Five years ago, the nation was forever shaken by the Pulse nightclub mass shooting committed by an Afghani American Muslim man. In the deadliest incident of violence against the LGBTQ community in the United States, the tragic massacre of 49 people ended with the perpetrator being shot by local police.

While the nation struggled to cope and heal, President Donald Trump and other politicians chose the moment to leverage anti-Muslim rhetoric and justification for the call of a ban Muslims from entering the country.

A day after the shooting, Trump gave a speech on national security saying, "Remember this, radical Islam is anti-women, anti-gay, and anti-American values."

Back in Dearborn, a local mosque called the Islamic House of Wisdom held a candlelight vigil for the victims of Orlando and others killed by terrorism.

During the event, a prayer led by the mosque's religious leader was interrupted by a member of the LGBTQ Muslim community. They felt the event was shamefully sidestepping the queer community in the focus of the Muslim-centered space.

It's also worth noting there has been heavy speculation concerning the Pulse shooter's possible inner turmoil with sexuality and any self-hatred that played a role in the decision to follow through with violence and self-destruction.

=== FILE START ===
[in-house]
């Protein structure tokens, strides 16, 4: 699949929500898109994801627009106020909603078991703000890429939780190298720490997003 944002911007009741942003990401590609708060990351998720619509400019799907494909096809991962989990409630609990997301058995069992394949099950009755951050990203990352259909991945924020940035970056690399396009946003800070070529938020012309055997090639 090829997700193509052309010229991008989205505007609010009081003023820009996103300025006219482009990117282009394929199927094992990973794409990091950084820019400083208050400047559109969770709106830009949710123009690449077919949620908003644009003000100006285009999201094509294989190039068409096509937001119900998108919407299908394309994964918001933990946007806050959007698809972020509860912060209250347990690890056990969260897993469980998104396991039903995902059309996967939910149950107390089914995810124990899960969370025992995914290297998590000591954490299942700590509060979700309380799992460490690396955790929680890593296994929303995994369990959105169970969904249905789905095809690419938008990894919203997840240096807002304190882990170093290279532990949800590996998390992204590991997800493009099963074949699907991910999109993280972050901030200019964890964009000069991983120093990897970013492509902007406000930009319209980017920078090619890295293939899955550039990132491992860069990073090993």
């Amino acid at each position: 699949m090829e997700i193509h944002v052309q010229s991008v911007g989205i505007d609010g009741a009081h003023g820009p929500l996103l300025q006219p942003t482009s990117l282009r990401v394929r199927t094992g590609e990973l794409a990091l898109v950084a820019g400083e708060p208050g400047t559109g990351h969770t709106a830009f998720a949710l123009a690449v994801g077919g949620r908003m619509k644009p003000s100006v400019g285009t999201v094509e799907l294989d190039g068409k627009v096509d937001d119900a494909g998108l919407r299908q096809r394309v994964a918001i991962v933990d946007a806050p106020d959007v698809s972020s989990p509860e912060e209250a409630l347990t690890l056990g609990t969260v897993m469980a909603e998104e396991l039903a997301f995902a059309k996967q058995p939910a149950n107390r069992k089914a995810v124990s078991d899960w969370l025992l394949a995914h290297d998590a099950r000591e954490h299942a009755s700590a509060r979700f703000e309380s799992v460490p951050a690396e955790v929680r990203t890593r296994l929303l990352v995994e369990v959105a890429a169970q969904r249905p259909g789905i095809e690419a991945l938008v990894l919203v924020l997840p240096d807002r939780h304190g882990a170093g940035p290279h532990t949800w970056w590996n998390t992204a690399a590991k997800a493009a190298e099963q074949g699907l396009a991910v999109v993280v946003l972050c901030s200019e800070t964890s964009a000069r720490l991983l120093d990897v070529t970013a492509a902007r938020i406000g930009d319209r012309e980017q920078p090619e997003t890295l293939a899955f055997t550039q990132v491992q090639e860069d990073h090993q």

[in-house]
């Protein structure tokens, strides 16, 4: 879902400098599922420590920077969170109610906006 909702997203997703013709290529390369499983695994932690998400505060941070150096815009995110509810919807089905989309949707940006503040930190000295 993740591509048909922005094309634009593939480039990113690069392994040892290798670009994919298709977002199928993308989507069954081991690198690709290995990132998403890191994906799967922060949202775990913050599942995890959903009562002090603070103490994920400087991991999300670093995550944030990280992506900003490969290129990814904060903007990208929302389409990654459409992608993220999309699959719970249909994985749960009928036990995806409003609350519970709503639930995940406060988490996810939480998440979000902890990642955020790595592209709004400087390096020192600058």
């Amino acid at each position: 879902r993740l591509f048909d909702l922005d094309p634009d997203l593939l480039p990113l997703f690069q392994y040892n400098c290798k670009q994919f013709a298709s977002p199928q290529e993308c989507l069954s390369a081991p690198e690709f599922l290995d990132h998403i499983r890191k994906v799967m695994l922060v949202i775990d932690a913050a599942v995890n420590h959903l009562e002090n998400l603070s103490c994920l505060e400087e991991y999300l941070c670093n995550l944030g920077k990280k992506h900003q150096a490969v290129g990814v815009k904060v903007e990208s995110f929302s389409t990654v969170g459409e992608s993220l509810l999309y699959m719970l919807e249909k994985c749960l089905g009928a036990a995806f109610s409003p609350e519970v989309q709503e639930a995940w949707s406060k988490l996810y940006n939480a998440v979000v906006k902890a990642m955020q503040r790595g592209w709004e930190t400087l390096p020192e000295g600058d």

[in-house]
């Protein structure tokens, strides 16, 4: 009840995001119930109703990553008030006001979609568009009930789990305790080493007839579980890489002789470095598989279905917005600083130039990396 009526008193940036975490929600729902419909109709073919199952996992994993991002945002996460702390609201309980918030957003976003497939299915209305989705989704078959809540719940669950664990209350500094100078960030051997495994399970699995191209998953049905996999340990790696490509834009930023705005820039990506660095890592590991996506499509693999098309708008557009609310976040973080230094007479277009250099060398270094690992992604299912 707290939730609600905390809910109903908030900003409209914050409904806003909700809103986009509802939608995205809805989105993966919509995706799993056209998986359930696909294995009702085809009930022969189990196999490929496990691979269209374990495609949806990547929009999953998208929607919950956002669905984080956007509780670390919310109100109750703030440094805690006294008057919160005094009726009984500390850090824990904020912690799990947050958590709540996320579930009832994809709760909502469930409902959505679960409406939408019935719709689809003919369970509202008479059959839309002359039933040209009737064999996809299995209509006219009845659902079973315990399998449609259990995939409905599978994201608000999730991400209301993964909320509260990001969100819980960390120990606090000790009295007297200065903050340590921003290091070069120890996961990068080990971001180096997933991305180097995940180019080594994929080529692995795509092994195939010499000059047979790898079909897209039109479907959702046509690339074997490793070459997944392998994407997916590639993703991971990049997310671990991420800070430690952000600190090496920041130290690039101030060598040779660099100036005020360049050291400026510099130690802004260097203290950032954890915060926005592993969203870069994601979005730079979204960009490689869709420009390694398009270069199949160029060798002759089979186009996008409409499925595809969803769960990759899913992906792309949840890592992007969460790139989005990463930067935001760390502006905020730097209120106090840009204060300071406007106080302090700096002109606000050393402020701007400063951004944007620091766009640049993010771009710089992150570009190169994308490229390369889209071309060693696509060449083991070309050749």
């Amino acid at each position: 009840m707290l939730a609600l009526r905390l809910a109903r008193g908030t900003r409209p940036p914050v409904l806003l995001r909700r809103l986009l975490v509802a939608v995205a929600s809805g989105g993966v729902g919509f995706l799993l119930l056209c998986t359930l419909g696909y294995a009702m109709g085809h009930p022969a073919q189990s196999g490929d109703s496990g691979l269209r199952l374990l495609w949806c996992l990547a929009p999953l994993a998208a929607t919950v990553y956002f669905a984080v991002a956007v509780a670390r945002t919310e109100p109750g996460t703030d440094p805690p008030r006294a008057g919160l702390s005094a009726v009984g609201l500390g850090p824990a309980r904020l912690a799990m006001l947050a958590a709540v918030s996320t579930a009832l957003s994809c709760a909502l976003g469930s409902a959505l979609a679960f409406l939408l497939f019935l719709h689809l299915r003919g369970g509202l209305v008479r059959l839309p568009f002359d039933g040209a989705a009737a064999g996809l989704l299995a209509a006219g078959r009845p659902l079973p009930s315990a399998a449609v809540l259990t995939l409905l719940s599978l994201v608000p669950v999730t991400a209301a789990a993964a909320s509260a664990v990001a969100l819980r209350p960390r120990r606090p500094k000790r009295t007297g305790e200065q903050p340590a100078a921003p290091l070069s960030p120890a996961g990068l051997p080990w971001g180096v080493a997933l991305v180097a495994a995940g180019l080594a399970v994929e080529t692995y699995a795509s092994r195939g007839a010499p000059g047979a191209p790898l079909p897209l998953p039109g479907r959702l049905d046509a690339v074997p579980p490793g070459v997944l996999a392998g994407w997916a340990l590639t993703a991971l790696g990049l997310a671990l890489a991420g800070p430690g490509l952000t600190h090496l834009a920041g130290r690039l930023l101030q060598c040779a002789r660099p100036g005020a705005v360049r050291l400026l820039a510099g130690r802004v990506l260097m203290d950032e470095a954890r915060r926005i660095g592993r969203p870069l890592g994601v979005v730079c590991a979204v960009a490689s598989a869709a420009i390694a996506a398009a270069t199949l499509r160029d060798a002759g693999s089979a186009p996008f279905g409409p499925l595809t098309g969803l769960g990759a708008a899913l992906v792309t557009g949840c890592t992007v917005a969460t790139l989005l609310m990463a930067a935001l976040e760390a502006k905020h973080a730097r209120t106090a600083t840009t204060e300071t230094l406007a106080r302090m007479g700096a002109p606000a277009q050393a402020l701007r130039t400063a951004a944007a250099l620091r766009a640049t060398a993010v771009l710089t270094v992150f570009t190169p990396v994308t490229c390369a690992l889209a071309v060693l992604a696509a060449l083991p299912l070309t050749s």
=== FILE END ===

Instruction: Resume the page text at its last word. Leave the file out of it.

Days after the shooting, The Arab American News published an article detailing the seldom-heard narratives from local gay Arabs and the trauma they experienced before and after the shooting. Some individuals faced a reinvigorated sense of homophobia from their families, but others were comforted by their Muslim relatives who openly accept them.

Serio says the news coverage from other national outlets did not capture that same nuance.

"The problem is, stereotypes about the Arab community in general tend to leak into other areas such as this one — 'super religious', 'terrorists', whatever the case," Serio says of the emerging news narrative of homophobia in Muslim communities. "It's ten times more intense than other communities that are already stigmatized."

However, The Arab American News piece did not shy away from detailing the rift within the community. It challenged broad misconceptions on the perceived incompatibility of the identities gay and Arab or Muslim by delineating points of solidarity.

For example, after the U.S. Supreme Court affirmed same-sex marriage, Arab and Muslim leaders and scholars called for SWANA (South West Asian/North African) and LGBTQIA communities to stand together against marginalization.